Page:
current issue

31: mapping | photography

On Site review: other ways to talk about architecture and urbanismContains things you will never find anywhere else.

back issues

30: ethics and publics

29: geology

28: sound

27: rural urbanism

on site 26: DIRTonsite 25: identity online

onsite 24: migration onlineonsite 23: small things online

read onsite 22: WAR online

On Site 22: WAR has sold out in the print version, but you can read it online

read onsite 21: weather online

read onsite 20: museums and archives onlineonsite 20 individually archived articles

onsite 20:museums and archives has sold out in the print version, but you can read it online

read onsite 19: streets onlineOn Site 19 has sold out in the print version, but you can read it online.

onsite 19 individually archived articles

read onsite 18: culture onlineonsite 18 individually archived articles

onsite17 individually archived articles

who we are

« ravens as witness | Main | clever birds »
Wednesday
Jan182012

the jolie laides of the new world

John James Audubon. 'The Purple Grakle', The Birds of America, 1840

Audubon was born in Haiti in 1785, died in New York in 1851: a long life for the time. He is best known for his 1840 The Birds of America from which the plate of the grackle, above, comes.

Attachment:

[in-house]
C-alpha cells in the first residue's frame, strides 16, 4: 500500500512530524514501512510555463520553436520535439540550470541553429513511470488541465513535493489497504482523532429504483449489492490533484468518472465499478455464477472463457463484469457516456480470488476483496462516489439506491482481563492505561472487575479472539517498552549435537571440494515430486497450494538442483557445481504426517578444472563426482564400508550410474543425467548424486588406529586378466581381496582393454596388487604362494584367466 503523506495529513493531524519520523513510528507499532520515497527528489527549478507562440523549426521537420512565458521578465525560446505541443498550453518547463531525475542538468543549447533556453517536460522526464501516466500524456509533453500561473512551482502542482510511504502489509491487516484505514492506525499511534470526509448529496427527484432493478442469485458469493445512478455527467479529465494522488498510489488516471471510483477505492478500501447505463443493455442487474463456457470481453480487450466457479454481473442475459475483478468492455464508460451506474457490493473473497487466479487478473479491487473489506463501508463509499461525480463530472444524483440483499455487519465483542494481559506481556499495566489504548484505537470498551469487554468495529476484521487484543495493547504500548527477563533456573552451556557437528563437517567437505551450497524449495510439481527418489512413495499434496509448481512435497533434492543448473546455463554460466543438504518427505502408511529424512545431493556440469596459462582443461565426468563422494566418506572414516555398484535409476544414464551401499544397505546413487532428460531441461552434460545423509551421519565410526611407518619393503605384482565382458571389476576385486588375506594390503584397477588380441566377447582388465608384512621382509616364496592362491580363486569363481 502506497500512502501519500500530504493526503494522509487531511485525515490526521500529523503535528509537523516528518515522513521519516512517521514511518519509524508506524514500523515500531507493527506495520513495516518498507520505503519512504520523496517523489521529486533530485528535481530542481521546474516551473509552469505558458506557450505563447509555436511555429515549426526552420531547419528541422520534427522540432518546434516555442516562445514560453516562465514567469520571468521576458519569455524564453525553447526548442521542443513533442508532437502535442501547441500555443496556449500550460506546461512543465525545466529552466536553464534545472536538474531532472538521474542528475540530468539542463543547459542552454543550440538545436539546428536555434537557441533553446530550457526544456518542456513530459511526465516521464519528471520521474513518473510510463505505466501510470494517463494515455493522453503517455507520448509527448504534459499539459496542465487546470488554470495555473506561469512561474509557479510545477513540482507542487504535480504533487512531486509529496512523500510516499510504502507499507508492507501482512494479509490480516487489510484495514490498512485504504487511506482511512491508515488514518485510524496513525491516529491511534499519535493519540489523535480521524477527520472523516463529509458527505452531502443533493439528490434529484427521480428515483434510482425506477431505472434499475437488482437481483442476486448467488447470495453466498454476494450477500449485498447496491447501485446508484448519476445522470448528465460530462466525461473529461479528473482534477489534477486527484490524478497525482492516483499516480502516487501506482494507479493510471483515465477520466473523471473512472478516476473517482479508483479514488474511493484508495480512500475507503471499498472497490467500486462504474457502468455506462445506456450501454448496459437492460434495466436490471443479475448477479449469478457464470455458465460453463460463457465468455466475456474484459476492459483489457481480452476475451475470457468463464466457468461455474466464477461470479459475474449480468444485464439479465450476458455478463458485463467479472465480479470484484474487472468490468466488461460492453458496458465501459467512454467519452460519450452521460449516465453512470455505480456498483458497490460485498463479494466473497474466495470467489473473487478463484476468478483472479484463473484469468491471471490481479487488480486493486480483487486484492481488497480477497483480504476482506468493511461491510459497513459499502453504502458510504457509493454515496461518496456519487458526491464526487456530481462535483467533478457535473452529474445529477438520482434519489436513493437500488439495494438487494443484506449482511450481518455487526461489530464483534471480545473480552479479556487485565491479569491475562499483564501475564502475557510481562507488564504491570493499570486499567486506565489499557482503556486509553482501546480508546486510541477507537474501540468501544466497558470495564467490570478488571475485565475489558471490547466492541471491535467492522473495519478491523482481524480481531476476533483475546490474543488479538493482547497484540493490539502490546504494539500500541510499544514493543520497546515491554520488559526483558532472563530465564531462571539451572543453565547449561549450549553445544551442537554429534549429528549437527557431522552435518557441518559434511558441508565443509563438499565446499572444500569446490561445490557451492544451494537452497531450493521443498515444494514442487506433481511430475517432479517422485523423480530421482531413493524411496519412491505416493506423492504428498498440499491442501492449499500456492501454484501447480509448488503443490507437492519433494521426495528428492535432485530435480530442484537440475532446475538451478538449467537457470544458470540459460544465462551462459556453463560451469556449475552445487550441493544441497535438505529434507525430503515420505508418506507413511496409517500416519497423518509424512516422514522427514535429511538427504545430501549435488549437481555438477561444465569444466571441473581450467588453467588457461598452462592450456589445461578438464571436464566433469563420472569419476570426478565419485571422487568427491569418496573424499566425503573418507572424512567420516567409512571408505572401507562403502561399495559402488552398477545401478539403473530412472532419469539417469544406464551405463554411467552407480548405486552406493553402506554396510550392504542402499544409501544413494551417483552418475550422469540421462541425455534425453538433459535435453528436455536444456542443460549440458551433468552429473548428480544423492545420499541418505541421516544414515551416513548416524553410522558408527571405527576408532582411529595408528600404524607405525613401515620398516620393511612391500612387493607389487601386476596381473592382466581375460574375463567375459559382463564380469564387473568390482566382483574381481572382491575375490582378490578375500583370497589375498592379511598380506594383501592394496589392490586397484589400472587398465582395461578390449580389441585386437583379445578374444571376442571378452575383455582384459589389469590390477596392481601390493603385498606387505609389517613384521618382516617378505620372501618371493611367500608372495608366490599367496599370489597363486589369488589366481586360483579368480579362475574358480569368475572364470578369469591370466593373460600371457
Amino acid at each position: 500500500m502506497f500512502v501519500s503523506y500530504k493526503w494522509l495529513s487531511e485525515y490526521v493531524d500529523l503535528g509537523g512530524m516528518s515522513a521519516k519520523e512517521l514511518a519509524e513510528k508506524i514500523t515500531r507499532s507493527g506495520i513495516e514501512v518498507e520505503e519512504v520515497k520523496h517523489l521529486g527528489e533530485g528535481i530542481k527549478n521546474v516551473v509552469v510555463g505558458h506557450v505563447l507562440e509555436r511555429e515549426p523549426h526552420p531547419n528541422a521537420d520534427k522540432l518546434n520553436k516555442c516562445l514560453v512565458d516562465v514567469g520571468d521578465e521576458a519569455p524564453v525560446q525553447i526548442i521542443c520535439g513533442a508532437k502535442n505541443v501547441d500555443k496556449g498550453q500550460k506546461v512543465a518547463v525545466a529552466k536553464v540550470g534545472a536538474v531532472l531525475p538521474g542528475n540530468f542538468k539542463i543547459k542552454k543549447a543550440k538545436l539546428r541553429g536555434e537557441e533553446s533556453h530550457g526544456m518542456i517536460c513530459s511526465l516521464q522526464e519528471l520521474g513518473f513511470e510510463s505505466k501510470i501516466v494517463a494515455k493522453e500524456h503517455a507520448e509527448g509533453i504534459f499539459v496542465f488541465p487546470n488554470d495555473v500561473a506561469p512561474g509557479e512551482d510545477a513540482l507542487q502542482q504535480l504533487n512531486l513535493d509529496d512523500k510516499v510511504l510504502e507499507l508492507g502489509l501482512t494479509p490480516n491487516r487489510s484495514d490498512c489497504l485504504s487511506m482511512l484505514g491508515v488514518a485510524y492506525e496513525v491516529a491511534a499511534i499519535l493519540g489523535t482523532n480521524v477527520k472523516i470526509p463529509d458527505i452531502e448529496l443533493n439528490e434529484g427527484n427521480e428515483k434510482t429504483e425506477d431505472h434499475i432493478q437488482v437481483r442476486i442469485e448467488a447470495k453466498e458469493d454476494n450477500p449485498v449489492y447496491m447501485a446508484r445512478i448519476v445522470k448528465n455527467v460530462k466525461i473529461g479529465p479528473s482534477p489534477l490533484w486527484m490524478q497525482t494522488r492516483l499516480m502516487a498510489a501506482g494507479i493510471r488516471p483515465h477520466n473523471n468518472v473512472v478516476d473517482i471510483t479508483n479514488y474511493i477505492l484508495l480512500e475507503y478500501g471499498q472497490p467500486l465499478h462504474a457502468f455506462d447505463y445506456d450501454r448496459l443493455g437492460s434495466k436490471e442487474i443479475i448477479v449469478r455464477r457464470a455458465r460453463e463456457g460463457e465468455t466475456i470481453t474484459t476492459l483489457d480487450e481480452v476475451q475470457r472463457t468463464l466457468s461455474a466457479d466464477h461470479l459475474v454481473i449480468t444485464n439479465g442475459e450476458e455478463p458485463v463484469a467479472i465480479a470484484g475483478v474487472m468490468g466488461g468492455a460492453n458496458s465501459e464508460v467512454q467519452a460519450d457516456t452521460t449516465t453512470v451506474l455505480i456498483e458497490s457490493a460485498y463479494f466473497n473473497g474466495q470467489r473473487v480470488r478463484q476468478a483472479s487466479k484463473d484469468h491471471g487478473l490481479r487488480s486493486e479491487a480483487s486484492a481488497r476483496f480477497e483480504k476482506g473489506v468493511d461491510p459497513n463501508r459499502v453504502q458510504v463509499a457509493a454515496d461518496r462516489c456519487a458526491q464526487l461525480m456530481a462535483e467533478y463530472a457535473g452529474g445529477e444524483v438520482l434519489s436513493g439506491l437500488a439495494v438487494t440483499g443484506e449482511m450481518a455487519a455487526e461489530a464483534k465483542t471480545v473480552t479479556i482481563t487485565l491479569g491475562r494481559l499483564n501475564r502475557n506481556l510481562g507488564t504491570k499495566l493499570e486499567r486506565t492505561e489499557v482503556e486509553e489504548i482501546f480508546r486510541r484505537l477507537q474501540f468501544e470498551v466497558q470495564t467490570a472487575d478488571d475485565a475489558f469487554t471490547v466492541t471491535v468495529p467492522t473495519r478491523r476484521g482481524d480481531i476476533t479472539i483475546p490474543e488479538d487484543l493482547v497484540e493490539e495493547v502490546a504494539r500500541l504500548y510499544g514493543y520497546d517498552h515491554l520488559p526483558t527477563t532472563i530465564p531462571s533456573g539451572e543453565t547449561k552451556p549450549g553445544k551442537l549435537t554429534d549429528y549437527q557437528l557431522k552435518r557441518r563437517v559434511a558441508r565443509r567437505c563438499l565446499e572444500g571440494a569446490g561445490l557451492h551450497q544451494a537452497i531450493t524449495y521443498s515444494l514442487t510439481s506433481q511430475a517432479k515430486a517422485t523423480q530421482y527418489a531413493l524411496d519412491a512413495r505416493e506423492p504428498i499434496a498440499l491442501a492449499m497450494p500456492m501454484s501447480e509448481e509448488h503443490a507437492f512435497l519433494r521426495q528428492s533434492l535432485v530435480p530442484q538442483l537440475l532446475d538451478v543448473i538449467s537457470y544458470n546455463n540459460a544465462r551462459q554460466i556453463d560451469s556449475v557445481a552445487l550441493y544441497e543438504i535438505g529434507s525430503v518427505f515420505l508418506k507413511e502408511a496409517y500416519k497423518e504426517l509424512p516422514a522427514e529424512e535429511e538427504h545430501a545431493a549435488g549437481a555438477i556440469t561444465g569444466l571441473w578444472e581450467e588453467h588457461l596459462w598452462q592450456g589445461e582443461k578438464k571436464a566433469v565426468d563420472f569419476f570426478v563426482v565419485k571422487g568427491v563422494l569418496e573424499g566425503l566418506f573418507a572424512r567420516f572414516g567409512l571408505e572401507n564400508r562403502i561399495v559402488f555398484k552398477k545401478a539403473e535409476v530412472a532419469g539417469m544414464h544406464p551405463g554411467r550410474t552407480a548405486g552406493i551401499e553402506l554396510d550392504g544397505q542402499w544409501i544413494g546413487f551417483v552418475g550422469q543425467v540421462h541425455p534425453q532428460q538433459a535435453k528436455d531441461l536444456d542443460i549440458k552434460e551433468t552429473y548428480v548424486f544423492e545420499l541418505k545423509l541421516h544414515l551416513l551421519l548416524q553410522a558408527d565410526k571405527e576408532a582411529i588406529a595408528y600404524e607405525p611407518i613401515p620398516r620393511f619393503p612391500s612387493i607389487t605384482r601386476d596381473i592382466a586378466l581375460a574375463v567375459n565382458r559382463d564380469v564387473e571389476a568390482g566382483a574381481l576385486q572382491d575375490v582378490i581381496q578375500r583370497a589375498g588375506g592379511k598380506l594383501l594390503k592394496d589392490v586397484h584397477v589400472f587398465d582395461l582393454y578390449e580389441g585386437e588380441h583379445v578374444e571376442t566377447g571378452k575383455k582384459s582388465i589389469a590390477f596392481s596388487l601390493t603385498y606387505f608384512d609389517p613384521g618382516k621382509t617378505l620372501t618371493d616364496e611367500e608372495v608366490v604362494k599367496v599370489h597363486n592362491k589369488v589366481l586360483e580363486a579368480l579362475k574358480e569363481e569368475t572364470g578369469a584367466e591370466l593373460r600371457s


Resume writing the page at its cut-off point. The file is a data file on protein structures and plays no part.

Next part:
In case one thought the plant these two grackles are sitting on is something exotic and tropical, it is a stalk of corn.  The backward arching of the top grackle's neck seemed equally exoticised to me – the odalisque pose of a nineteenth century orientalist's gaze – until I went to central Texas where grackles are something of an urban scourge, and found that they tilt their heads back in just this way.  

They are beautiful, gleamy, silken birds that collected in huge flocks on the University of Texas at Austin campus: plenty of trees, lots of crumbs all around the student union building.  The grackle patrol at about four in the afternoon would travel around the campus with a great booming gun to scare the grackles away so they wouldn't settle in for the evening.  

Grackles, like magpies and starlings, are very chatty.  No doubt, living on a campus, they were trading witty post-structuralist quips.

PrintView Printer Friendly Version

EmailEmail Article to Friend

Reader Comments

There are no comments for this journal entry. To create a new comment, use the form below.

PostPost a New Comment

Enter your information below to add a new comment.

My response is on my own website »
Author Email (optional):
Author URL (optional):
Post:
 
Some HTML allowed: <a href="" title=""> <abbr title=""> <acronym title=""> <b> <blockquote cite=""> <code> <em> <i> <strike> <strong>